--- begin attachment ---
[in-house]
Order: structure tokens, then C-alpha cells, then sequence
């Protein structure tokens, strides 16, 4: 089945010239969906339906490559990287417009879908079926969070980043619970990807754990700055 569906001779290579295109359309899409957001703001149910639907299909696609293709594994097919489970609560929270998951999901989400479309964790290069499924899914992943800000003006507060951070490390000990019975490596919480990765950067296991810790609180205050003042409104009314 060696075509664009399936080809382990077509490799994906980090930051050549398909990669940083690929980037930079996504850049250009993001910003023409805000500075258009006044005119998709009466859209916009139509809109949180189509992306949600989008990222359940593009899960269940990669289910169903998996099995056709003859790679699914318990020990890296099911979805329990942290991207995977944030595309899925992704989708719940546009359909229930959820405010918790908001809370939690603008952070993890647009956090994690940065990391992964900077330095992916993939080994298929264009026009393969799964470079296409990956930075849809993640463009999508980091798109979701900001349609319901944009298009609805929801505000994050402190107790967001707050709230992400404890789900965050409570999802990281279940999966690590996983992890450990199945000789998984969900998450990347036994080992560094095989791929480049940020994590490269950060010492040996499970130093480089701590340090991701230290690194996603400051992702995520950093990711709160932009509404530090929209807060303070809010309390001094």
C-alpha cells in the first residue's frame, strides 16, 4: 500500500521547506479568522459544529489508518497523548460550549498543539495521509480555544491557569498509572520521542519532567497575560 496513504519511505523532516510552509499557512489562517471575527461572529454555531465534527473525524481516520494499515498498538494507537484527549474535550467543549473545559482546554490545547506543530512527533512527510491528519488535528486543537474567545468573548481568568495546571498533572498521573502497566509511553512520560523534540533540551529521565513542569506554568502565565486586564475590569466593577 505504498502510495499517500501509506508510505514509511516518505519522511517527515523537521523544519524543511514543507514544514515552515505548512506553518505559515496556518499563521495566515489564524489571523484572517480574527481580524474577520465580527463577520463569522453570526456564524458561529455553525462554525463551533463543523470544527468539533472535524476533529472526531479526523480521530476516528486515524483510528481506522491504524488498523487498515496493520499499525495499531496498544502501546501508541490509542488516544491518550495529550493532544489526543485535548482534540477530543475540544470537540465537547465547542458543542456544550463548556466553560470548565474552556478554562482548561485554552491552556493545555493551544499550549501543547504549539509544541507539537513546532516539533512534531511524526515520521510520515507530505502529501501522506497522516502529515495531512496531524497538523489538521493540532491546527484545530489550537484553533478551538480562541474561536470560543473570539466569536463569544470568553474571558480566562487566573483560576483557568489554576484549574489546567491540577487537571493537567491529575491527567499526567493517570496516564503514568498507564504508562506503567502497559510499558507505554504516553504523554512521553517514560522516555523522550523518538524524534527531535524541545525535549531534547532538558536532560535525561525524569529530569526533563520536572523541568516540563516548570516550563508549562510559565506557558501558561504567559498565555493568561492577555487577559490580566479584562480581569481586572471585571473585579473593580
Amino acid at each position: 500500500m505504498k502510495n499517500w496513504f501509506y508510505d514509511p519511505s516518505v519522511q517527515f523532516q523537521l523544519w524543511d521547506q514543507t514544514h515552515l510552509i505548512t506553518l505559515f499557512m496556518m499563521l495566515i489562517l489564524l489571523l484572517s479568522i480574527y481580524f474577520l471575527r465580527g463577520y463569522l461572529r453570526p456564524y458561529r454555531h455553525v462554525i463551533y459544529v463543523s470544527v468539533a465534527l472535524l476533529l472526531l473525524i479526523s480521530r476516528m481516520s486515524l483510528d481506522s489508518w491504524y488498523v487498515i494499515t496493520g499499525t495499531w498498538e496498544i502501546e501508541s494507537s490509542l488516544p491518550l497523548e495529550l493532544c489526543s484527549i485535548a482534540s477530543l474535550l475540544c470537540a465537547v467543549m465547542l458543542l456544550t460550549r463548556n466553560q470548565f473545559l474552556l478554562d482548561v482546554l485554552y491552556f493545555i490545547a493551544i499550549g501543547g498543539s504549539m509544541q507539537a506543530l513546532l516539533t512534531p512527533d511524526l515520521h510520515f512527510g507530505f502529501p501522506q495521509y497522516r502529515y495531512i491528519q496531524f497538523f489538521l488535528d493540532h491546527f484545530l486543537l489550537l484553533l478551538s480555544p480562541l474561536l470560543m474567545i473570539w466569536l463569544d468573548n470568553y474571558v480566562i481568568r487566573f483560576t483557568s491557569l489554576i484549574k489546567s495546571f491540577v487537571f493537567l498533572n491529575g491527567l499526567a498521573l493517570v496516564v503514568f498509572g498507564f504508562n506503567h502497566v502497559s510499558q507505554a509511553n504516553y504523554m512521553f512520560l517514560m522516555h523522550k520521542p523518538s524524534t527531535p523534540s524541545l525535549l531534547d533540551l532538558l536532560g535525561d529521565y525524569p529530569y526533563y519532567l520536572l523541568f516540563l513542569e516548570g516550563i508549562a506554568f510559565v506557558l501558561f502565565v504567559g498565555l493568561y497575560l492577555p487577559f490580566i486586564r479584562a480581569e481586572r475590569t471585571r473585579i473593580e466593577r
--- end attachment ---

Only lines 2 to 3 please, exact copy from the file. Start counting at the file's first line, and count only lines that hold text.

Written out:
Order: structure tokens, then C-alpha cells, then sequence
């Protein structure tokens, strides 16, 4: 089945010239969906339906490559990287417009879908079926969070980043619970990807754990700055 569906001779290579295109359309899409957001703001149910639907299909696609293709594994097919489970609560929270998951999901989400479309964790290069499924899914992943800000003006507060951070490390000990019975490596919480990765950067296991810790609180205050003042409104009314 060696075509664009399936080809382990077509490799994906980090930051050549398909990669940083690929980037930079996504850049250009993001910003023409805000500075258009006044005119998709009466859209916009139509809109949180189509992306949600989008990222359940593009899960269940990669289910169903998996099995056709003859790679699914318990020990890296099911979805329990942290991207995977944030595309899925992704989708719940546009359909229930959820405010918790908001809370939690603008952070993890647009956090994690940065990391992964900077330095992916993939080994298929264009026009393969799964470079296409990956930075849809993640463009999508980091798109979701900001349609319901944009298009609805929801505000994050402190107790967001707050709230992400404890789900965050409570999802990281279940999966690590996983992890450990199945000789998984969900998450990347036994080992560094095989791929480049940020994590490269950060010492040996499970130093480089701590340090991701230290690194996603400051992702995520950093990711709160932009509404530090929209807060303070809010309390001094």